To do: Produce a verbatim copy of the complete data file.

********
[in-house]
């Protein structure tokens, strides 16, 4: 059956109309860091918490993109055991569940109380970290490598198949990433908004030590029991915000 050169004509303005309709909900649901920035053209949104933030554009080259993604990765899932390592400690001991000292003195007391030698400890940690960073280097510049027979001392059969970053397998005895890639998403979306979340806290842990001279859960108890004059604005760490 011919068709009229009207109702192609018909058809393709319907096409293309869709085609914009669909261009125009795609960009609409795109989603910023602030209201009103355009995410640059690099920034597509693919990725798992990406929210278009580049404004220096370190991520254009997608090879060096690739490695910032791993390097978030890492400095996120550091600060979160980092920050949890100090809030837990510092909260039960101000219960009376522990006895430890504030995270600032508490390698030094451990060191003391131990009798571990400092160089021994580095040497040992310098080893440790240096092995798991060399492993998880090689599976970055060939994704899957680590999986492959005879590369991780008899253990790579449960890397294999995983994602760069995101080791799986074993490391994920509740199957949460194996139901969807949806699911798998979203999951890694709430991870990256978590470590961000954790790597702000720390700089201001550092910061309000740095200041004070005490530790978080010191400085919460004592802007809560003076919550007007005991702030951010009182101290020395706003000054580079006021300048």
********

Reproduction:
[in-house]
């Protein structure tokens, strides 16, 4: 059956109309860091918490993109055991569940109380970290490598198949990433908004030590029991915000 050169004509303005309709909900649901920035053209949104933030554009080259993604990765899932390592400690001991000292003195007391030698400890940690960073280097510049027979001392059969970053397998005895890639998403979306979340806290842990001279859960108890004059604005760490 011919068709009229009207109702192609018909058809393709319907096409293309869709085609914009669909261009125009795609960009609409795109989603910023602030209201009103355009995410640059690099920034597509693919990725798992990406929210278009580049404004220096370190991520254009997608090879060096690739490695910032791993390097978030890492400095996120550091600060979160980092920050949890100090809030837990510092909260039960101000219960009376522990006895430890504030995270600032508490390698030094451990060191003391131990009798571990400092160089021994580095040497040992310098080893440790240096092995798991060399492993998880090689599976970055060939994704899957680590999986492959005879590369991780008899253990790579449960890397294999995983994602760069995101080791799986074993490391994920509740199957949460194996139901969807949806699911798998979203999951890694709430991870990256978590470590961000954790790597702000720390700089201001550092910061309000740095200041004070005490530790978080010191400085919460004592802007809560003076919550007007005991702030951010009182101290020395706003000054580079006021300048």